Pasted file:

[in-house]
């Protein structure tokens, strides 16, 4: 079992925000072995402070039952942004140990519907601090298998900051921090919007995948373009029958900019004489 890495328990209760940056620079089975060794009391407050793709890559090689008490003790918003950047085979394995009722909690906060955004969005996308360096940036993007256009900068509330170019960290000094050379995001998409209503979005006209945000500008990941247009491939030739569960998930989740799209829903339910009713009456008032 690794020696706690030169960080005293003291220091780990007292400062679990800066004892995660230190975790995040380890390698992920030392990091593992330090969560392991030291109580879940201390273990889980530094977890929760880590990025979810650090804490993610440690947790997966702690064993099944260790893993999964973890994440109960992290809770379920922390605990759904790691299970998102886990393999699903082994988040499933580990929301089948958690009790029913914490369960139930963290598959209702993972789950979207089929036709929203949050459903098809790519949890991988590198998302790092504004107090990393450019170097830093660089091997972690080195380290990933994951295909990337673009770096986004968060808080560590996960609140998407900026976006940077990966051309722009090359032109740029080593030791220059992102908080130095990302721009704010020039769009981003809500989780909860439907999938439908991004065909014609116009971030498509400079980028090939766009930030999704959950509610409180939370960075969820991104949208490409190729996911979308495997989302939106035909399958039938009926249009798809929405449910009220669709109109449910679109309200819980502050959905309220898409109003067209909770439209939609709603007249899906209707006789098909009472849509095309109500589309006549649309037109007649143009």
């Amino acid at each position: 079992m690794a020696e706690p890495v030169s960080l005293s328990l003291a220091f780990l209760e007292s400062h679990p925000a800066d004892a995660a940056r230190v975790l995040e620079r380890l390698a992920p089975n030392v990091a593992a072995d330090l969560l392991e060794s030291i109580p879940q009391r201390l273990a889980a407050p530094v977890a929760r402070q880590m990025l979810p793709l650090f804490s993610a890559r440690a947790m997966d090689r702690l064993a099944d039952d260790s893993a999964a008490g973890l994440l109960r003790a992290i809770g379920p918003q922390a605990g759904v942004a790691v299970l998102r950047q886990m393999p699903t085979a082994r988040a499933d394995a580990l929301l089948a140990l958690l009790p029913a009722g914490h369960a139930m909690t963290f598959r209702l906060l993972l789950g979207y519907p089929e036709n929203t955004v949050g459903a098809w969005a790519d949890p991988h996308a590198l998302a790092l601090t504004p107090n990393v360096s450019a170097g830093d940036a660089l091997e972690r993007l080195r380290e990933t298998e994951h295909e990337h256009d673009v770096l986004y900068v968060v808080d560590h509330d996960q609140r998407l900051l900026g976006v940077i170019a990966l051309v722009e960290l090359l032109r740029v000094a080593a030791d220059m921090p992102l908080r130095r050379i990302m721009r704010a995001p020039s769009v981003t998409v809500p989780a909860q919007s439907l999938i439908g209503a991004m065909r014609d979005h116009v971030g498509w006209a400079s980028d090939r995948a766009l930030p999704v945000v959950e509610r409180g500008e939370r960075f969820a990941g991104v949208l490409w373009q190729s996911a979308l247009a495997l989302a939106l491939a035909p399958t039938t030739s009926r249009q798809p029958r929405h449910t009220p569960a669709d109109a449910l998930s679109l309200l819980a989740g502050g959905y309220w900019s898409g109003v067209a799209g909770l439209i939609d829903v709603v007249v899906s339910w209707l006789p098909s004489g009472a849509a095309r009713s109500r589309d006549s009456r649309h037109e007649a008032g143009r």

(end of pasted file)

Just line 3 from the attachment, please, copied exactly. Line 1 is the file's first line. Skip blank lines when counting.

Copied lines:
């Amino acid at each position: 079992m690794a020696e706690p890495v030169s960080l005293s328990l003291a220091f780990l209760e007292s400062h679990p925000a800066d004892a995660a940056r230190v975790l995040e620079r380890l390698a992920p089975n030392v990091a593992a072995d330090l969560l392991e060794s030291i109580p879940q009391r201390l273990a889980a407050p530094v977890a929760r402070q880590m990025l979810p793709l650090f804490s993610a890559r440690a947790m997966d090689r702690l064993a099944d039952d260790s893993a999964a008490g973890l994440l109960r003790a992290i809770g379920p918003q922390a605990g759904v942004a790691v299970l998102r950047q886990m393999p699903t085979a082994r988040a499933d394995a580990l929301l089948a140990l958690l009790p029913a009722g914490h369960a139930m909690t963290f598959r209702l906060l993972l789950g979207y519907p089929e036709n929203t955004v949050g459903a098809w969005a790519d949890p991988h996308a590198l998302a790092l601090t504004p107090n990393v360096s450019a170097g830093d940036a660089l091997e972690r993007l080195r380290e990933t298998e994951h295909e990337h256009d673009v770096l986004y900068v968060v808080d560590h509330d996960q609140r998407l900051l900026g976006v940077i170019a990966l051309v722009e960290l090359l032109r740029v000094a080593a030791d220059m921090p992102l908080r130095r050379i990302m721009r704010a995001p020039s769009v981003t998409v809500p989780a909860q919007s439907l999938i439908g209503a991004m065909r014609d979005h116009v971030g498509w006209a400079s980028d090939r995948a766009l930030p999704v945000v959950e509610r409180g500008e939370r960075f969820a990941g991104v949208l490409w373009q190729s996911a979308l247009a495997l989302a939106l491939a035909p399958t039938t030739s009926r249009q798809p029958r929405h449910t009220p569960a669709d109109a449910l998930s679109l309200l819980a989740g502050g959905y309220w900019s898409g109003v067209a799209g909770l439209i939609d829903v709603v007249v899906s339910w209707l006789p098909s004489g009472a849509a095309r009713s109500r589309d006549s009456r649309h037109e007649a008032g143009r």